Now, let us place what we have learned about shepherds, good and bad, against the backdrop of present day America. It would be nice to think that the United States of America was the special object of God’s care, as Israel was once the special object of God’s care. There is no Biblical evidence for that. We conclude that the people of the United States are like people in every other nation in the world. We want our leaders to be good shepherds; not bad shepherds. We want them to lead us on right paths, so that we can lie down in green pastures, beside untroubled waters. We want them to restore our souls, or at least our confidence. And if we must go through the valley of the shadow of death, we hope they will be there to strengthen us, and we hope they will bring an army with them.

Now, if you noticed, I have just wandered into a subject we call politics. Some people think that when a preacher of the gospel even mentions politics, he or she has “quit preaching and gone to meddling.” That is partially true. I do not think a preacher should attempt to influence the outcome of an election, and I am disappointed with my brothers and sisters who did. However, there are times when a pastor can and must speak. I have done it in the past, and I will do it in the future. In 1991, when we invaded Iraq, I spoke out, saying that I hoped our motives were pure, and I did not think it was time for Armageddon. In 1998 when President Clinton was impeached, I spoke on Psalm 32, and talked about how David repented of his sin with Bathsheba, and received God’s forgiveness. In 2002 I spoke in favor of the invasion of Afghanistan—the Taliban that controlled the nation were terrorists, but in 2003 I signed a letter from the Faith and Order Committee of the Moravian Church urging urged President Bush not to invade Iraq without the support of our allies. In 2008, when Barak Obama was elected as our first African American President, I said that the story of African Americans now closely paralleled that of Joseph, whose brothers sold him into slavery. I pointed out how, after Joseph rose to power in Egypt, and his brothers came to him, and he had power over them, he said to them, “You meant evil against me; but God meant it for good, to bring it about that many people should be kept alive, as they are today.”

This morning I want to speak about our recent election. I find that I must, for I have delayed my concession speech long enough. Now you may not have been aware that I was in the running. That is o.k., I did not realize it myself until after the polls closed on Tuesday, November 8th. It was then I received a telephone call, notifying me that I was one of many who had received a write-in vote for the presidency. Now I am thrilled to think that somebody out there, perhaps even one of you, thought I was qualified to be President of the United States; but it has put me in the awkward spot of forcing a concession speech, so here goes.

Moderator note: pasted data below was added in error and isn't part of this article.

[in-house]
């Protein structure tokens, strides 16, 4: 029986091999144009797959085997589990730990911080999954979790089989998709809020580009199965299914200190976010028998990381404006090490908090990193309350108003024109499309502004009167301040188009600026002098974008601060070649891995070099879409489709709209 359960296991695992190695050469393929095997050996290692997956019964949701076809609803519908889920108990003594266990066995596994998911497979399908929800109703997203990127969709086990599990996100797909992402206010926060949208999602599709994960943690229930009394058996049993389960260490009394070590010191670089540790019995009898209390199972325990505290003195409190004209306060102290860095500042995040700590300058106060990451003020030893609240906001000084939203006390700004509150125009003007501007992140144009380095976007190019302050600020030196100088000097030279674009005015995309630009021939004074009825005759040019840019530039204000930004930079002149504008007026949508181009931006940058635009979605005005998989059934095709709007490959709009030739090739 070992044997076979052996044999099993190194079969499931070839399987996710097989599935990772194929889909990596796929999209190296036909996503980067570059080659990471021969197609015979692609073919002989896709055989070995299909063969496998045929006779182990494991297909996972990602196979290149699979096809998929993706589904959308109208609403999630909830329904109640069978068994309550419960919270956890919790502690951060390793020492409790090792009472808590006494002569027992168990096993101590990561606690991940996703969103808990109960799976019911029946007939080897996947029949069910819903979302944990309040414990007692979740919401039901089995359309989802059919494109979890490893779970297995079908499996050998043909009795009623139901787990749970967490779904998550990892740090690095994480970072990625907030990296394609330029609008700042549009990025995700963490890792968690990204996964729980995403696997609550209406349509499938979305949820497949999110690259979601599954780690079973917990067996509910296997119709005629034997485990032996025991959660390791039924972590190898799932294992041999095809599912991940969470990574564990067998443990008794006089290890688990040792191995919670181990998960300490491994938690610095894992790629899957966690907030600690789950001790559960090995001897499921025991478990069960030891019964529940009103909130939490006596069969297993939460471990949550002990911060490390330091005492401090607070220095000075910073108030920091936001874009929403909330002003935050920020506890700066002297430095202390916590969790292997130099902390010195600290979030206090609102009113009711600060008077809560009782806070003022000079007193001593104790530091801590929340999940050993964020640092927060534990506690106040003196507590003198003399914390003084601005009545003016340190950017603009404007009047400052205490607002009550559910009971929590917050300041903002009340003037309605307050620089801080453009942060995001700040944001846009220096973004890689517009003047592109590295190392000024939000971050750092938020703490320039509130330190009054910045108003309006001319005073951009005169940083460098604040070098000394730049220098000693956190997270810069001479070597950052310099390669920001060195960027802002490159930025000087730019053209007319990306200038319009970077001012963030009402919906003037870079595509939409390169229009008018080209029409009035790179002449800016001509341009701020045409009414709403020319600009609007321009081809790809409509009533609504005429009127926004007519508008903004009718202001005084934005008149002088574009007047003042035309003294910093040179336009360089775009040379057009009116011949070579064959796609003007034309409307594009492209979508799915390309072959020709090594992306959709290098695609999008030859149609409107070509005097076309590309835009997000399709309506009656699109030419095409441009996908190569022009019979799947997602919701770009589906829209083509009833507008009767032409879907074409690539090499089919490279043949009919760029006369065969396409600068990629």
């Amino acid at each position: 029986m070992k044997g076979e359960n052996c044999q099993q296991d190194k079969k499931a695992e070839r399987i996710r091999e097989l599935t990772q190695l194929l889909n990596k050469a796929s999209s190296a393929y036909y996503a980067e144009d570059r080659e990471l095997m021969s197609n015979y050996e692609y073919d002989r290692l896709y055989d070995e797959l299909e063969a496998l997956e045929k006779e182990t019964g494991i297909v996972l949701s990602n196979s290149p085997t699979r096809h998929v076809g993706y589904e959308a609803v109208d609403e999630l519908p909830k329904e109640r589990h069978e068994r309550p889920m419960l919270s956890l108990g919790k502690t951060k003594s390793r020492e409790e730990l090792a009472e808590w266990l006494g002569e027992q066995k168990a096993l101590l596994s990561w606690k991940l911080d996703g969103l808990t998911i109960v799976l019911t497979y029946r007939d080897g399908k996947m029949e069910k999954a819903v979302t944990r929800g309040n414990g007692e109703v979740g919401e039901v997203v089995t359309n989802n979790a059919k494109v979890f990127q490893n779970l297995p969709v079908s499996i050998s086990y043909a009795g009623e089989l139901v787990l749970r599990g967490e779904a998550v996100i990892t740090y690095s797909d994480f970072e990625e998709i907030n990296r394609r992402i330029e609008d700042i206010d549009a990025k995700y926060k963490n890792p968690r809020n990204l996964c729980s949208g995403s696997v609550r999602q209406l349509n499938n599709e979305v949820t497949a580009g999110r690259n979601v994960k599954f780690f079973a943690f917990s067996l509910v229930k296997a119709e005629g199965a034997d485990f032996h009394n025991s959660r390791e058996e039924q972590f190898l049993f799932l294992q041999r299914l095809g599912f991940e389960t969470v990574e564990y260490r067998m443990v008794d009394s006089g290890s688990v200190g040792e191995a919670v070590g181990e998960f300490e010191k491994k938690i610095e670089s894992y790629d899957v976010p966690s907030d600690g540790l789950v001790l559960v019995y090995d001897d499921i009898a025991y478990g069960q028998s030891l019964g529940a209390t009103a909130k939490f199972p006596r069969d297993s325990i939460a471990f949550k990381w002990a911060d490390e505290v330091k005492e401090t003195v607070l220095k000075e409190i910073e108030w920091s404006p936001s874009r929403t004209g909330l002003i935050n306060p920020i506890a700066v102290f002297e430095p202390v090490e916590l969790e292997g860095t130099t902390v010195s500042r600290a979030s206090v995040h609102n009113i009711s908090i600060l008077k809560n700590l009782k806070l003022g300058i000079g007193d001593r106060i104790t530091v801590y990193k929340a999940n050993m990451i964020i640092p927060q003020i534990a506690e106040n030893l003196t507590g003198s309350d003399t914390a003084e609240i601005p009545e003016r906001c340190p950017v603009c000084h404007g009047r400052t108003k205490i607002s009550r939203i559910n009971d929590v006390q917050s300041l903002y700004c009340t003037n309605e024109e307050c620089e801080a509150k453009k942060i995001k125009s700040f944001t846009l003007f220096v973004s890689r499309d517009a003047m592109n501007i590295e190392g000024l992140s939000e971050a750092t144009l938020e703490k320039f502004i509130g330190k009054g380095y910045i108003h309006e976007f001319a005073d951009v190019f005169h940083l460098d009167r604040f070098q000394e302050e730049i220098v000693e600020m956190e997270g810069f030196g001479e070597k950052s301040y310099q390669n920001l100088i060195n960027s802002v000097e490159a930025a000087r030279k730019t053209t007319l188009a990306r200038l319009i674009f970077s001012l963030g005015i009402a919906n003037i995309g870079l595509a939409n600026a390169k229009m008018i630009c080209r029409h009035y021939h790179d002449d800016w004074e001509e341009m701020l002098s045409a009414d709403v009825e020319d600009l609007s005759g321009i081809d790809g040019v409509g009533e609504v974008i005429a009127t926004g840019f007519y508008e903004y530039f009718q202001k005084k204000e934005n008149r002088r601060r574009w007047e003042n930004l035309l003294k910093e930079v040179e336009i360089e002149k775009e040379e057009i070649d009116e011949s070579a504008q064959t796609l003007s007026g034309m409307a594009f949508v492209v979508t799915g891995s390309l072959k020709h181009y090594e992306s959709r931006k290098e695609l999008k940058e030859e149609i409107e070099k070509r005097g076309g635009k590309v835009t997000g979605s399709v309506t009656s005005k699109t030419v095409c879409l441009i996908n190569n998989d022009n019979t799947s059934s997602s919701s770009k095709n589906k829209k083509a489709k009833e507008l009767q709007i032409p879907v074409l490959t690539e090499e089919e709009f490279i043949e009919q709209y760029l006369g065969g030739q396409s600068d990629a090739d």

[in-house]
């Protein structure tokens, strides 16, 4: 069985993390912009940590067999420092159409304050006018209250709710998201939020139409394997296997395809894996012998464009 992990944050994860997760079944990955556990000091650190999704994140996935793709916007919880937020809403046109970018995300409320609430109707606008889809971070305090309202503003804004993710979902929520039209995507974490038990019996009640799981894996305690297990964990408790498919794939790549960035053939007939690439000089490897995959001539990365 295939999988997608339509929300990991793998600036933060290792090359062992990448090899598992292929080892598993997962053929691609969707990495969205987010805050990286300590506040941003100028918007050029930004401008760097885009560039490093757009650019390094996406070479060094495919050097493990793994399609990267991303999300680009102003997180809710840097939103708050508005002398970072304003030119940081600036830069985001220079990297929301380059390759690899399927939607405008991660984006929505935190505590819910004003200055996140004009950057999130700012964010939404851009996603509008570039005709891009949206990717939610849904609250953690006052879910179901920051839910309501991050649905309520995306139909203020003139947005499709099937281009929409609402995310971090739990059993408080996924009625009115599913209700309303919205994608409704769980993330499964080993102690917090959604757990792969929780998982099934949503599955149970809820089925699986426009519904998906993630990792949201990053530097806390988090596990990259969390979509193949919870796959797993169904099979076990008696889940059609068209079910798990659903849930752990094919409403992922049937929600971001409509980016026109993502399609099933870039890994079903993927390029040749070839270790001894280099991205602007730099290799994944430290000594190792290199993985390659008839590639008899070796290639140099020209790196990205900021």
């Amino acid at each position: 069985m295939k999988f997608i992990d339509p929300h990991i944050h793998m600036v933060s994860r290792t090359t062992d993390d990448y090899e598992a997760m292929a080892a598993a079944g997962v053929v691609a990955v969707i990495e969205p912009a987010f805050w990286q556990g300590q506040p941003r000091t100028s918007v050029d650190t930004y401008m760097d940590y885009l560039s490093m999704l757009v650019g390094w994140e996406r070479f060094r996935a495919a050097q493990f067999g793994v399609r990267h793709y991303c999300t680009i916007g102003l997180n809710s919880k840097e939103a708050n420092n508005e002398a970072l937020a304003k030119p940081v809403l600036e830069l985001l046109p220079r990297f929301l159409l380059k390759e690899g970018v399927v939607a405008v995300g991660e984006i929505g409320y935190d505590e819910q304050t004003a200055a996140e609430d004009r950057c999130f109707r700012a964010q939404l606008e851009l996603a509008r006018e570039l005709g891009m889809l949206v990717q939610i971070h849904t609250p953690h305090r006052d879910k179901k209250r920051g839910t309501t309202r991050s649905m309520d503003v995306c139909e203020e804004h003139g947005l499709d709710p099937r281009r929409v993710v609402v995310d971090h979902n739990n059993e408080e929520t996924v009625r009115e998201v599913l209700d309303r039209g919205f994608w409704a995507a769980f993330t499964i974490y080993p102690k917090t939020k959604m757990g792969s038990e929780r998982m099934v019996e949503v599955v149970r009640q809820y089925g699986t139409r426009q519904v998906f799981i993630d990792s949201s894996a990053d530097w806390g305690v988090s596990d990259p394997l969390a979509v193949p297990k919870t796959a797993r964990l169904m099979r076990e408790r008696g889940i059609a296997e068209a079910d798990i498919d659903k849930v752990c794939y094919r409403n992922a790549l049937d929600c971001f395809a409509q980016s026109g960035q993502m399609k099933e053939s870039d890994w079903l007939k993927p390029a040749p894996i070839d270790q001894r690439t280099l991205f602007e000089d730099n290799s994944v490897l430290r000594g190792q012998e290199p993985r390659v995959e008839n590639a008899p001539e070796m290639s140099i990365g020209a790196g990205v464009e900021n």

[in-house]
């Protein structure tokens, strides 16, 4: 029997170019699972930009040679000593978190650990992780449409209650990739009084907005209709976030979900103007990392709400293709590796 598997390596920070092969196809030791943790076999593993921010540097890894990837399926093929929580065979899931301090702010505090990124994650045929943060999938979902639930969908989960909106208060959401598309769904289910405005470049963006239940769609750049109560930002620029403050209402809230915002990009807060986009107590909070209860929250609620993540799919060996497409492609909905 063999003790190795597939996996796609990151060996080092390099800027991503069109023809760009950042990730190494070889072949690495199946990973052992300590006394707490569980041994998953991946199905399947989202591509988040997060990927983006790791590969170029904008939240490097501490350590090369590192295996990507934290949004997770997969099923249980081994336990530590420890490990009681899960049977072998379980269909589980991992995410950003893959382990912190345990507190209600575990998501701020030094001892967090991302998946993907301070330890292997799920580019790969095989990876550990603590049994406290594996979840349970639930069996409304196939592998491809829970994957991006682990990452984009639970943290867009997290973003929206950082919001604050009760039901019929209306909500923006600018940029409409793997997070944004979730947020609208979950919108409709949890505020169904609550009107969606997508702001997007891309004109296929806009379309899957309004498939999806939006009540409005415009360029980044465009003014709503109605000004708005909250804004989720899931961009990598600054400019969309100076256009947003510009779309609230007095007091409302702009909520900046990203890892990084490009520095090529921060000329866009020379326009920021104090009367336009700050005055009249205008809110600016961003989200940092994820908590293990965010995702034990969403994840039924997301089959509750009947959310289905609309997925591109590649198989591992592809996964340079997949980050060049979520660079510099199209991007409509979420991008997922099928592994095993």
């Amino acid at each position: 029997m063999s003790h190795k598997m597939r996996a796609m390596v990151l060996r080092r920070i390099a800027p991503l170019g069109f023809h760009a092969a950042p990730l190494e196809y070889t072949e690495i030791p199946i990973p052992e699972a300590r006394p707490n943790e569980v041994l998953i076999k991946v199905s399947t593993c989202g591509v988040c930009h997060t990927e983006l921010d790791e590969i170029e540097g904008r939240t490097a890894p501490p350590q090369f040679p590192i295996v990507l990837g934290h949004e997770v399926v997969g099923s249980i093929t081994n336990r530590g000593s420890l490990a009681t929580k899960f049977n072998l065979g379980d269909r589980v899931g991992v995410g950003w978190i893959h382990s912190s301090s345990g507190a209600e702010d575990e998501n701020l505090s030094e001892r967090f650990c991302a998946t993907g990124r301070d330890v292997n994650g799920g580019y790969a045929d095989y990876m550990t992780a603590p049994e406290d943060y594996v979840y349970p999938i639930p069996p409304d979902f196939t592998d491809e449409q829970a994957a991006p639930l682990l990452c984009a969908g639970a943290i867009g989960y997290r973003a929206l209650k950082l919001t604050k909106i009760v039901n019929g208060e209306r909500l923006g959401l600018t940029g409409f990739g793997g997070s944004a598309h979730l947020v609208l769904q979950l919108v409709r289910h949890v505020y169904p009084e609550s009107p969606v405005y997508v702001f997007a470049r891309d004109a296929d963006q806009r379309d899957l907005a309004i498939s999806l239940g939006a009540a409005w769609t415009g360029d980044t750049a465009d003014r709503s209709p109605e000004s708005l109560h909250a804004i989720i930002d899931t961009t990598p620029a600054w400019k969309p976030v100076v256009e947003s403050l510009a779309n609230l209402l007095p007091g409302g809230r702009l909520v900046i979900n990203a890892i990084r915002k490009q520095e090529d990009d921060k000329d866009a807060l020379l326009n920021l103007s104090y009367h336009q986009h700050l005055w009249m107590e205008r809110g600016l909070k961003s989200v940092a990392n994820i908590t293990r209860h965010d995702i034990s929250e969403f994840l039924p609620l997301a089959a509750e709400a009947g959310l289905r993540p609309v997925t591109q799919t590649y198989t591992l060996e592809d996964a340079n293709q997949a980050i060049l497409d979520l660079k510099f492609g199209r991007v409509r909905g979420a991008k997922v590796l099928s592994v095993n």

I know why I lost the election. I am a third party candidate who had no budget, one supporter, and no desire to be president. In the future, if nominated, I will not run, and if elected, I will not serve.

I think I know, too, why Secretary Clinton lost. She did not lose because she stuck by her husband in 1998. That showed us what forgiveness and grace needs to be about. And she did not lose because of her personal email server, as unhappy as that whole incident proved to be. And she did not lose because she called the Klu Klux Klan and the Alt-Right and other hate groups a basket of deplorables. They are, and we know it. I think she lost primarily because she was a part of the system, and people are tired of the system. Secretary Clinton simply could not excite her most natural constituency.

By contrast, President Elect Donald Trump ran a campaign that shocked and embarrassed many leaders in his own party, but he won. I think he won because a great many Americans were willing to overlook his language and his history, because his language and his history marked him as an irreverent outsider, and they thought he would stand up for them, for they feel like outsiders, too. Donald Trump beat all his Republican challengers, and he beat the Democratic nominee, and he beat the Libertarian Gary Johnson, and he beat the independent Worth Green. Let me do as my fellow losers have done and express a few hopes for the President Elect.

1. I am hopeful that the president elect can use his wealth to our advantage. The President Elect is a billionaire, and he has announced that he will work for $1 a year. More importantly, he has barred his cabinet members from becoming a lobbyists for five years after leaving office. I hope he will complete the circle by giving us campaign finance reform. Ironically, as a Billionaire Trump has a tremendous opportunity to prevent our country from becoming an oligarchy where only the rich can afford high office. I hope he will seize it. That said, when I saw President Elect Trump visiting with President Obama in the Oval Office, I felt sorry for him. I have never been to Trump’s apartment, but I have been to Trump Towers, and compared to Trump towers, the White House, as a residence, is a big, big let down. Of course, as a symbol, it does not get any better. The White House and the Oval Office confers greatness upon those who can receive it. I pray that Trump will be able to receive it.